I was excited about Tumi's (NYSE:TUMI) IPO in April 2012. For many years I traveled with a Tumi carry-on bag and it is the kind of company that I like to invest in. Unfortunately, the stock has been flat for most of its history as a public company. This is not surprising since private equity firm Doughty Hanson controlled the company and didn't want to leave much money on the table in the IPO process. Last week, Doughty Hanson and some Tumi executives sold shares through a $214 million secondary offering that priced at $21.10 per share (approximately 15% of the shares outstanding, before over-allotment). The deal put further pressure on Tumi's stock that was weak following Q4 earnings a few days earlier (the earnings were good, but analyst had high expectations). With the stock trading around the level of secondary offering I am bullish. I discuss my top five reasons in this article.
Share Price At Bottom End Of Range
Since last August, Tumi has been trading in a range of approximately $20 - $26 per share. With the share price drop following the secondary deal, Tumi is back near the bottom of the range, which has been a good buy point over the last few months.
Valuation: Growth At A Reasonable Price (GARP)
Tumi seems like a GARP stock that is working off a high initial IPO valuation. The following chart shows the contraction in Tumi's forward P/E multiple since IPO and especially during the period that the stock has been rangebound.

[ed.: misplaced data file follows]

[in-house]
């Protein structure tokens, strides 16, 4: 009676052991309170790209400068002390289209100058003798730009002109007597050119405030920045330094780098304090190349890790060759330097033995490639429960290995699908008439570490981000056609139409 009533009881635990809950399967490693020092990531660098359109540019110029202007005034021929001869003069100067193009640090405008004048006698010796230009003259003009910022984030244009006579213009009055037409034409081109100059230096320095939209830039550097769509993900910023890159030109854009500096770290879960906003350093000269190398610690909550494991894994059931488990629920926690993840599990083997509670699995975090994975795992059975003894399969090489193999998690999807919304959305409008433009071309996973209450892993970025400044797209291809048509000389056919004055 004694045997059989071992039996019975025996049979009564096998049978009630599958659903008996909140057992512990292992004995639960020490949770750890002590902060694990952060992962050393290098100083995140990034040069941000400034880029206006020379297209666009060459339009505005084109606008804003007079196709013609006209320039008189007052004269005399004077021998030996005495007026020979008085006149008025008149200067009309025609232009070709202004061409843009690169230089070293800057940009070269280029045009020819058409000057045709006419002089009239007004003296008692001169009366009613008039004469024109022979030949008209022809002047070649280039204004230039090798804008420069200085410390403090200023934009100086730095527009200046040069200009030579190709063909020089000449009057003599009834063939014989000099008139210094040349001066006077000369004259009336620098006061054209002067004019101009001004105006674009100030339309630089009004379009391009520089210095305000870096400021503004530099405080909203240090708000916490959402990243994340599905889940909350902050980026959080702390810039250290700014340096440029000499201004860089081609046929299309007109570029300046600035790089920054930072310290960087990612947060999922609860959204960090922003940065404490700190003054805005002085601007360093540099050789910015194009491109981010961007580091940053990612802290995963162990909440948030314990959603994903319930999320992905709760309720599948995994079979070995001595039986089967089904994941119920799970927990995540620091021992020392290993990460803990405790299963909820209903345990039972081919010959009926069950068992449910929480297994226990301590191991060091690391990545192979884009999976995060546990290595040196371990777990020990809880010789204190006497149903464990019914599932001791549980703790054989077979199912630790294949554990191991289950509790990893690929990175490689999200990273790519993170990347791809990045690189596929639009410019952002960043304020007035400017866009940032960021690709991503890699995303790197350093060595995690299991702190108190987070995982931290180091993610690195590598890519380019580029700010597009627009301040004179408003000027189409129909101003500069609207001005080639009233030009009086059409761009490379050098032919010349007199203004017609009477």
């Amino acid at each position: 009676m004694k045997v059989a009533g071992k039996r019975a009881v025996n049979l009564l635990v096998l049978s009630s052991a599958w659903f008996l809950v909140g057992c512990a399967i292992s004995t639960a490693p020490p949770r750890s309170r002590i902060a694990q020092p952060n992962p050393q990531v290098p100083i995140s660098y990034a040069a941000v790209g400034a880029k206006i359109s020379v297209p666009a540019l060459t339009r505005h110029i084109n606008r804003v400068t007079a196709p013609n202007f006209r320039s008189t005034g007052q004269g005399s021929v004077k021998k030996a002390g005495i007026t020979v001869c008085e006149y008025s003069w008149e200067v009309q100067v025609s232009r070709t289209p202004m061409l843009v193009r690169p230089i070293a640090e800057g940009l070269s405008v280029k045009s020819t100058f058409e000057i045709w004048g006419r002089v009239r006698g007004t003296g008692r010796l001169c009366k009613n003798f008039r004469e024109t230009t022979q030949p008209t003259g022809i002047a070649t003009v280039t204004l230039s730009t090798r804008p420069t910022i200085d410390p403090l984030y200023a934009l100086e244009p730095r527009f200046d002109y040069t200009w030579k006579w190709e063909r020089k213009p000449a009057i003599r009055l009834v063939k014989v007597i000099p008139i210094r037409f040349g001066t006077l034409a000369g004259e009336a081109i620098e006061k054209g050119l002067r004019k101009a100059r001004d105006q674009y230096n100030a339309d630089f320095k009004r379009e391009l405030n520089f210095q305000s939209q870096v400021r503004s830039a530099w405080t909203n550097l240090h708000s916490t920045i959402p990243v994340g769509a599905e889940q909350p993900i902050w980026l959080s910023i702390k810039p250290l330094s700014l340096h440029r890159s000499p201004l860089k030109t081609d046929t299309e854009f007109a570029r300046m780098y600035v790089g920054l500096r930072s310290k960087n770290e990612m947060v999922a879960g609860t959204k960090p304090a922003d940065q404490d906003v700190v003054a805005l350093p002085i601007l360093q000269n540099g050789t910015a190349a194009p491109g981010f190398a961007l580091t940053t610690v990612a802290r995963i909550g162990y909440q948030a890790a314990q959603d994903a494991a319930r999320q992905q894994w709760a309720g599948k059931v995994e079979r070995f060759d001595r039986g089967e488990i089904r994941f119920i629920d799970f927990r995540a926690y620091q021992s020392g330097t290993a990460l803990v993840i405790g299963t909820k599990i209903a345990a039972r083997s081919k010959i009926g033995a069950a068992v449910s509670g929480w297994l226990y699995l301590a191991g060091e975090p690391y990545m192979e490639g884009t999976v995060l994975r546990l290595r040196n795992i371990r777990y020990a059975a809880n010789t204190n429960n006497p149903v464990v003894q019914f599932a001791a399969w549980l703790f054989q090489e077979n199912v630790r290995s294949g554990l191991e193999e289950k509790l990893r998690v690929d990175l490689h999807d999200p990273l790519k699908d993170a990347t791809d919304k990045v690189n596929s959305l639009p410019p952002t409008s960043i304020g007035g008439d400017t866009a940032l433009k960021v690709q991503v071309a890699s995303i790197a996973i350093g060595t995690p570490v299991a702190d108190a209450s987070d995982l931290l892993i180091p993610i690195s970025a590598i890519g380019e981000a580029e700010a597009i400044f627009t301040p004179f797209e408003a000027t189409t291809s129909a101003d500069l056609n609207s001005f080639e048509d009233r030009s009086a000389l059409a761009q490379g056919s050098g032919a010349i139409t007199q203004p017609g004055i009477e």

TUMI Forward PE Ratio data by YCharts
The best comp for Tumi is Samsonite (OTCPK:SMSOF). However, Samsonite is traded in Hong Kong, so I prefer to look at U.S.-listed companies Michael Kors (NYSE:KORS) and Coach (NYSE:COH). Although we think of Tumi as a luggage company, it is trying to become a lifestyle/accessories company. On the last conference call (here), the CEO said that less than half of revenue comes from travel-related items.
On a valuation basis, Tumi is sandwiched between Michael Kors and Coach.
TUMI Forward PE Ratio data by YCharts
The following tables compare Tumi to Michael Kors and Coach and further make the case that Tumi's valuation is reasonable.
Tumi's upside going forward will likely come as earnings growth drives the stock price higher. There may be room for some multiples expansion, but that seems like a secondary factor.
(Note: USD in millions, except per share data, some numbers are rounded, please see financial statements for exact numbers. Source: Yahoo Finance, except short interest, which is from Nasdaq.com.)
Strong Growth Profile
Since I view Tumi as a GARP stock, I want to highlight some of its growth characteristics.
The following are Tumi's long-term growth targets:
(Source: Tumi's presentation at ICR XChange, January 2013)
Tumi's 2012 results show a good growth profile, in-line with its long-term targets.
Net sales increased 20.8% to $398.6 million from $330.0 million in the year ended December 31, 2011.
Operating income increased 18.6% to $71.7 million from $60.4 million in 2011.
Diluted EPS of $0.58 per share compared to $0.32 per share in 2011
At the end of the fourth quarter, average net sales per square foot was $1,051 compared to $972 a square foot a year-ago (NOTE: company said on the earnings call that it is targeting $1,200 - $1,400 in the long run)
Management's 2013 guidance represents a continuation of the growth trajectory.